One question seems to be what happened to O Lucky Man ?  Possibly Anderson’s ambition overreached his resources as a film director  The opening hour has qualities that mark it out as film of potential.  The caliber of Malcolm McDowell’s winsome shaggy innocence mark him as a natural for the Candide type role of Travis.  The young men on the make all are coded by the shaggy haircuts of the era which oppose the smooth gents barber look of the establishment.  The hairy men and the smooth men.   The film opens with a spoof Ministry of Information/ Colonial Office propaganda film about coffee.  Instead of the soothing and reassuring tones of the narrator informing us of the benefits that British rule and commerce bring, we see the reality of the system of oppression based on a crude administration of a vicious penal code with disproportionate sanctions.  The coffee bean thief (Malcolm Macdowell), has his hands cut off.  However even in this wonderful opening there lurks the seed of the film’s lurch into an undisciplined theatricality.  By ending the sequence on a full close up facial shot of Malcolm Macdowell’s ‘scream’ as his hands are amputated by the sadistic military policeman,  Anderson intimates and signs an early preference for theatric solutions rather than film movement.  Spoof preferred to the discipline of parody.   Moving out of this sequence to a opening set by Alan Price playing the title theme the scenario goes straight to the interior of the coffee factory in West London where Travis’ career with Imperial Coffee(we know where that comes from) takes off as a salesman.  The episodes on the road accompanied by the sound world of the little transistor radio, the theme of the women left behind and encounters with police local politics and the military industrial all have pace  certainty of touch and movement. But as it progresses the film loses its coherence.  O Lucky Man stops letting the audience put the pieces together and starts to underline and explain.  It becomes patronising.  It loses its thread of intelligence and starts to preach.  It becomes more overtly theatric (starts looking like a Carry On movie) and crude wanting to do the thinking for its audience.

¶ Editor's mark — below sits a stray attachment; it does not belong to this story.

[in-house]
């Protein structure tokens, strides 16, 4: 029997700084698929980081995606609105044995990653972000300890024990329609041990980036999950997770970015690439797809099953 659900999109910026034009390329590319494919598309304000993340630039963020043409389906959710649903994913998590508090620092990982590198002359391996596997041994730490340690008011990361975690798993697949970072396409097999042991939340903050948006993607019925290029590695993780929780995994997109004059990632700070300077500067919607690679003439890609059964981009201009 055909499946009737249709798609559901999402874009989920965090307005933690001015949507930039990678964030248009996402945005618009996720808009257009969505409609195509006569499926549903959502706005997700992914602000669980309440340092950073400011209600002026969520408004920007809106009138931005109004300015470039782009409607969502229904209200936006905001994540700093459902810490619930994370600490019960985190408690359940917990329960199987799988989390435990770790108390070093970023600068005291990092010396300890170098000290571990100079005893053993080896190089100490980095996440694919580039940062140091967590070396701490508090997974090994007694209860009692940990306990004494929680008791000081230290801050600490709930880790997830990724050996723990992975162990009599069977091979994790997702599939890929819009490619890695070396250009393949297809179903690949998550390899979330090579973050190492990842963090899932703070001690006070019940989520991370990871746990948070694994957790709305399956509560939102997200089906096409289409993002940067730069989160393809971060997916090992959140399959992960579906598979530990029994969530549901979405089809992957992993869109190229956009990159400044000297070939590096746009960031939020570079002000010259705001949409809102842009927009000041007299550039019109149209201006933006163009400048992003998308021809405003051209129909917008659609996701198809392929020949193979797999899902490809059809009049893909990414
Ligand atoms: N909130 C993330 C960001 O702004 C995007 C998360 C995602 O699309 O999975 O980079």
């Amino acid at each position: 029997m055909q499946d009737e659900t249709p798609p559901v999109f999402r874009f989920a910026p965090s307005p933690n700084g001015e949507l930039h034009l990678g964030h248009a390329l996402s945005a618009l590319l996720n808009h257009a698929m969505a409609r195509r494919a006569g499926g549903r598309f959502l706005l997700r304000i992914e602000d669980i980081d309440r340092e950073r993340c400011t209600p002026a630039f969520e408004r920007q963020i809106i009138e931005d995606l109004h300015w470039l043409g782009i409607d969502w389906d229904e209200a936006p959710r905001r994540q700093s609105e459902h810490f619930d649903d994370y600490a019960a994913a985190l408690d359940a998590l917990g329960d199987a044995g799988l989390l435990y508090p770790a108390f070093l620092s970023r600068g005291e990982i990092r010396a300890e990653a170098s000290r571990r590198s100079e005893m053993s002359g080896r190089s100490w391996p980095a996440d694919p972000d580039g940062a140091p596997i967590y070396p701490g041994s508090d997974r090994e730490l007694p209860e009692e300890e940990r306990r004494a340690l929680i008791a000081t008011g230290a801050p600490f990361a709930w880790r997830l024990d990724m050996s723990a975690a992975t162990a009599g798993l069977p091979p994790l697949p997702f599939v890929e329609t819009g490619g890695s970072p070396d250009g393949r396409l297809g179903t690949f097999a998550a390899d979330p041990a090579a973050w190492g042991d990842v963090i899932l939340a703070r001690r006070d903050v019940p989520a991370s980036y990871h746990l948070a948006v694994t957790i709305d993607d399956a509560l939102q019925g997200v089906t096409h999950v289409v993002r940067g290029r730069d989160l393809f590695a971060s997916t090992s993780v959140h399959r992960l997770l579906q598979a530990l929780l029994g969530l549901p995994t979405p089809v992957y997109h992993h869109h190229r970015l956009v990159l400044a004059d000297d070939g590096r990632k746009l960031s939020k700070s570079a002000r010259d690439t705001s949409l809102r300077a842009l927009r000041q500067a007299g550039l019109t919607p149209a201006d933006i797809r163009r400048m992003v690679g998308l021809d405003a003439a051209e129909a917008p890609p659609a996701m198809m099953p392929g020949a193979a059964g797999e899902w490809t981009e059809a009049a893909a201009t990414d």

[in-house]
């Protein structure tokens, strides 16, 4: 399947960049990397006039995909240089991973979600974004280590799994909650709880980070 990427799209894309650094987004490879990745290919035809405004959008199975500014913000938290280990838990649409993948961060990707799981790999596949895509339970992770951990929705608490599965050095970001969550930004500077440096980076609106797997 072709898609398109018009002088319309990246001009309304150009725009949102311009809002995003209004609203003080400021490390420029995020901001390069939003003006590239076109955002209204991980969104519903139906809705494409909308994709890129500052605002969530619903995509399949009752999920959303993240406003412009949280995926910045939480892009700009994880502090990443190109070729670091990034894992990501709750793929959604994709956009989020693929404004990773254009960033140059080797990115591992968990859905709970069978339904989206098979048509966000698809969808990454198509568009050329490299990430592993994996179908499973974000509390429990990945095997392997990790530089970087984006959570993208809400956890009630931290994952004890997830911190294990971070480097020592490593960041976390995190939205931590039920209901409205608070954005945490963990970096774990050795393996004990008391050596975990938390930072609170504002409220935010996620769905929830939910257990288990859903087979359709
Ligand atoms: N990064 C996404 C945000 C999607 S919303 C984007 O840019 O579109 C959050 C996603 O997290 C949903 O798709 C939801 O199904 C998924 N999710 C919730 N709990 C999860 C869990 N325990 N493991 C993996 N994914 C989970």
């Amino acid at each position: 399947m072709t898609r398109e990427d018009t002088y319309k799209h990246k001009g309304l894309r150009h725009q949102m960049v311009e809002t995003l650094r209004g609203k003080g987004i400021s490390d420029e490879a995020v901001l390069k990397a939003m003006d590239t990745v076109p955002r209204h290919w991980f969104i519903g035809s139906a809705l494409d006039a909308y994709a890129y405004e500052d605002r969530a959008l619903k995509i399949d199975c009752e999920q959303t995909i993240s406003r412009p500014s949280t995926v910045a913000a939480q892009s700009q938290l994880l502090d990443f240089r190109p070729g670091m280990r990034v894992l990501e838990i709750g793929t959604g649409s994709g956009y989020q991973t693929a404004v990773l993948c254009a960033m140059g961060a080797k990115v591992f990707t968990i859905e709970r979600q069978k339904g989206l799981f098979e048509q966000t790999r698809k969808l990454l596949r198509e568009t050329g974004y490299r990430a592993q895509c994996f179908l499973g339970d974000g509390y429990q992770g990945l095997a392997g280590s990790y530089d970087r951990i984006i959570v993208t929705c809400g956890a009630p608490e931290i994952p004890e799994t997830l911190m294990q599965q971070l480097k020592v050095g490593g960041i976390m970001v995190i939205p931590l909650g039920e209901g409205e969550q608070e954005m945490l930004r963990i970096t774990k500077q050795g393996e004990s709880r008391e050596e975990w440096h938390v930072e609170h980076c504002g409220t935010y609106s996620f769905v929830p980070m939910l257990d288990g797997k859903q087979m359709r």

Perhaps the failure of O Lucky Man represents the failure of a certain type of left wing political thinking which is founded ultimately on a distrust of audiences abilities to think things through for themselves.  The consequence of this is an indulgence in gross simplifications of situations and a willingness to distort any message to cohere and fit the line of left wing political argument.
 
Adrin Neatrour
 
adrinuk@yahoo.co.uk

Author: Adrin Neatrour

Leave a Reply

Your email address will not be published.